In short, eating fat will not make you fat. But eating the wrong kinds of fat or too much fat could lead to cardiovascular disease and/or weight gain. A healthy diet should include non-hydrogenated oils and monounsaturated fats as the main sources of dietary fat, whole grains as the main source of carbs, a ridonkulous amount of fruits & veggies, lean sources of animal and/or plant-based protein, and plenty of omega-3s from fish, fish oil supplements, flax/chia seeds and walnuts.

Once again, it all comes down to balance and moderation. You have to decide when is the right time to indulge; it shouldn’t be a daily occurrence. The latest version of the Dietary Guidelines for Americans is really focused on an overall “healthy eating pattern”, and that is really important for the American people to understand and achieve. One healthy meal isn’t going to make you skinny, just like one unhealthy meal isn’t going to make you fat or cause heart disease. What’s important is making sure to consume a wide variety of (mostly healthy) foods so you are getting all the nutrients your body needs in order to function and thrive. You will never know what your body is truly capable of until you start treating it right and fueling it with nutritious, whole foods, without leaving out any specific macronutrients, like fat (especially the good kind 😉 ). Oh, and don’t forget to exercise – but we won’t go there today.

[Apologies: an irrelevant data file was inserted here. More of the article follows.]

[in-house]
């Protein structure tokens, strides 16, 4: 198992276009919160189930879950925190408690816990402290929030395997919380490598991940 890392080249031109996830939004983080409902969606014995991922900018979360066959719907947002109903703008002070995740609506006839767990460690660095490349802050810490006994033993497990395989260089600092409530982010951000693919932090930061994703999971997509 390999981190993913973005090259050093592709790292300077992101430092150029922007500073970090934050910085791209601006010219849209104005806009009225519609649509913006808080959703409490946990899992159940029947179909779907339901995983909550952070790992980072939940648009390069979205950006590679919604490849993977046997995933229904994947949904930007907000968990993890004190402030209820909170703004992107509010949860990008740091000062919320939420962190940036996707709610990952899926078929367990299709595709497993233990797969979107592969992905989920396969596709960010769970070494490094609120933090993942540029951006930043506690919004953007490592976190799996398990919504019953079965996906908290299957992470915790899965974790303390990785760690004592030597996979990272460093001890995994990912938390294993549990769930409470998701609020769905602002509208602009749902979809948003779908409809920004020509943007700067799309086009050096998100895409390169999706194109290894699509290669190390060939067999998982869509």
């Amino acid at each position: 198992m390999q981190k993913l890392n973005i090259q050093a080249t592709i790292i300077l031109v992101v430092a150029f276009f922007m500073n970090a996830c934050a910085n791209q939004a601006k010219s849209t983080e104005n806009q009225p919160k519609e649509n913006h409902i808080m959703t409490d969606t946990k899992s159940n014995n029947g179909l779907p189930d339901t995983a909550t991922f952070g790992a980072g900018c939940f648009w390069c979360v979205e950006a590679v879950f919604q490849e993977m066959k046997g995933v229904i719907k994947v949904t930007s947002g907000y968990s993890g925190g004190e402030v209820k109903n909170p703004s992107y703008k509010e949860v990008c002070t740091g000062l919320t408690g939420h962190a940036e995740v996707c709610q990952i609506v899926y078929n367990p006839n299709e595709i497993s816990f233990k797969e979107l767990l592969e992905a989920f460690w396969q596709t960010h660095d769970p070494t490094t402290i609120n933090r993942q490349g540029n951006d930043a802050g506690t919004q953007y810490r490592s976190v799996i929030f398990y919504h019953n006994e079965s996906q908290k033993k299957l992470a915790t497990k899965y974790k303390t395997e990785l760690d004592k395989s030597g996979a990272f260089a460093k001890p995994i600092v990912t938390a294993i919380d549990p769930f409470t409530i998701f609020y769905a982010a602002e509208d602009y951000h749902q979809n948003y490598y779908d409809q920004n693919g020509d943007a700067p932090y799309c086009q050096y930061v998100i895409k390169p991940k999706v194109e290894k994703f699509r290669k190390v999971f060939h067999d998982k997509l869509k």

Next week, I’ll take a closer look at carbohydrates and the huge role they play in the body. Plus, find out how people lose so much weight on extremely low-carb diets and why it may not be a safe, sustainable or realistic diet for most individuals.

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I realize the irony of posting a meat recipe right after our saturated fat discussion, but these are lean turkey meatballs, and as long as you don’t eat all 24 meatballs by yourself at one sitting, you should stay within your 10% just fine. 🙂 I’m mostly excited about this recipe because it is something other than chicken, which I have a hard time straying from sometimes. These meatballs were of course delicious with pasta, but they’d be great to pair with veggie noodles (aka spiralized zucchini or squash) for a lower calorie option and even more veggies! (I got this recipe from the back of a Hy-Vee pasta box, but I added some extra spices and the veggies!)